Join us for Gallery Exhibition and Reception with Professor Sarah Pinto. See a moving exhibition on India's free medicine scheme. Professional journalists in India and students from the Program for Narrative and Documentary Practice at the IGL worked closely with individuals affected by these medical policies to produce a truly gripping story.
Wonderland is about the past and the future, about dissolution and transition, about how historical narratives can be found in neglected places. Using the site of the old Wonderland Amusement Park (now a T station and the last stop on the blue line) as a jumping off point, students in the fall semester course of the Program for Narrative and Documentary Practice of the Institute for Global Leadership explore places many usually drive by but rarely stop to see.
India, with a population of over 1.2 billion, has no national scheme to provide health care for its citizens. In 2011, the state government of Rajasthan, India implemented Mukhyamantri Nishulk Dava Yojana (MNDY), the Chief Minister’s Free Medicines Initiative for its population of more than 70 million. Providing free medicines through designated drug distribution centers, such as government and teaching hospitals, the plan was considered a success for the Congress Party that controlled the state’s government at the time.
A collaborative effort of young, Kenyan photographers and students from the Program for Narrative and Documentary Practice to bring a human face to this issuewith a talk on “Pain Management as a Human Right” by Dr. Daniel Carr, Program Director, Pain, Research Education & Policy at the Tufts School of Medicine
It is estimated that more than six billion people worldwide lack access to adequate pain relief. Opioid analgesics, including morphine, are considered essential medicines by the World Health Organization, yet 85 percent of the world’s population consumes just seven percent of the global annual use of pain medications. It is estimated that these low- and middle- income countries account for 70 percent of cancer deaths and 99 percent of HIV/AIDS deaths, two of the most common illnesses that result in intense, end-of-life pain.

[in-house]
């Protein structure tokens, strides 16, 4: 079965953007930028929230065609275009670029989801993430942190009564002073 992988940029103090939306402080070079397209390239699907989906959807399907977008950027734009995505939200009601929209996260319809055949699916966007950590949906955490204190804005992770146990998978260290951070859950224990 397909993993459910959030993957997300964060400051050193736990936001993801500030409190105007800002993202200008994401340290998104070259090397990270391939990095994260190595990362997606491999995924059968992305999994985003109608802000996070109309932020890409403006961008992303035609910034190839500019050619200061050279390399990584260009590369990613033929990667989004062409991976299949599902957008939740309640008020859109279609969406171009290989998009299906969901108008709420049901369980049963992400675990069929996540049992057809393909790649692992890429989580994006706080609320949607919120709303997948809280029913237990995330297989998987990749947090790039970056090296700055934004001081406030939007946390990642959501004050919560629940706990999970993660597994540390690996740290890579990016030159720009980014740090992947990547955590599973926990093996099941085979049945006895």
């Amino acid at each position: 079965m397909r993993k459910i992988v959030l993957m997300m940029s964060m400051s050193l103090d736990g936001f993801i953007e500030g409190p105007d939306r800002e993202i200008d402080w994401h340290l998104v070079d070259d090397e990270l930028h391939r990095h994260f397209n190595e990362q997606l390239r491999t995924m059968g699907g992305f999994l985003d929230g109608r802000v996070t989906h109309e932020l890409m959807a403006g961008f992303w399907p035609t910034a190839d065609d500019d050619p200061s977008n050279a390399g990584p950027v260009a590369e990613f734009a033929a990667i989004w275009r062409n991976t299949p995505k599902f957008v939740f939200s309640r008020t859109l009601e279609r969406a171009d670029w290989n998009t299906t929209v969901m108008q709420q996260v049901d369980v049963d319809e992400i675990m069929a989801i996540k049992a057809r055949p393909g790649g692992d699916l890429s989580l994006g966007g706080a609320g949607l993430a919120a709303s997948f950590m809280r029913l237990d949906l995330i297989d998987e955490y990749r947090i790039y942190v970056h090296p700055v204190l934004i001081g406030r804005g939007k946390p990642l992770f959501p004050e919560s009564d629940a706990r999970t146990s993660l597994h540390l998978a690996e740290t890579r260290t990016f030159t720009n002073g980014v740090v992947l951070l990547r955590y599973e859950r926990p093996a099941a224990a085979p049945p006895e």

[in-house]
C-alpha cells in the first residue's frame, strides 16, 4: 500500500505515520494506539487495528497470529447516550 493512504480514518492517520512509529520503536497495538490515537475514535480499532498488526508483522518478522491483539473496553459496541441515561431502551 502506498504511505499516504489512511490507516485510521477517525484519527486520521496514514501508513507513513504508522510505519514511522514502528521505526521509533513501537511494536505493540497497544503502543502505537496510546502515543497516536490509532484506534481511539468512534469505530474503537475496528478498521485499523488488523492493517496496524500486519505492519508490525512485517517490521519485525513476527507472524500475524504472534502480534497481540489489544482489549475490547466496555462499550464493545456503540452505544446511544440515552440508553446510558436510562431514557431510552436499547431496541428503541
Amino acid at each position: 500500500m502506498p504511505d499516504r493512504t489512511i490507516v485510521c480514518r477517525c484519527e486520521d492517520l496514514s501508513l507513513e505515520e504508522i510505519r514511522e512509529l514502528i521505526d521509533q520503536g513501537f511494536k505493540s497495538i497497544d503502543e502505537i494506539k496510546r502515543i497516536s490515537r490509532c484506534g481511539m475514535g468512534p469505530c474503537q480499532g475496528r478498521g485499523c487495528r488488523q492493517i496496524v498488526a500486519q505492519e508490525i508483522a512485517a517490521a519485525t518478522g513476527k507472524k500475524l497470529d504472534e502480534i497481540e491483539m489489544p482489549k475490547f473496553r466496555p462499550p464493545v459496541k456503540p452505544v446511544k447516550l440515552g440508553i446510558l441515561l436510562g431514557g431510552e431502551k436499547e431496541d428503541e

Using the site of the old Wonderland Amusement Park as a jumping off point, the Program for Narrative and Documentary Practice sent its students out along Route 1A north of Boston, and then winding back to Tufts, to explore the places many usually drive by but rarely stop to see.
Opening Reception: Wednesday, October 14, 7:00pm, Slater Concourse Gallery
Exhibition: October 14-30, 2015, Slater Concourse Gallery, Aidekman Arts Center
For more information: tuftsgloballeadership.org or x73314
A beautiful, vibrant memoir about growing up motherless in 1970s and ’80s San Francisco with an openly gay father.
After his wife dies in a car accident in 1973, bisexual writer and activist Steve Abbott moves with his two-year-old daughter to San Francisco. There they discover a city bustling with gay men in search of liberation—few of whom are raising a child.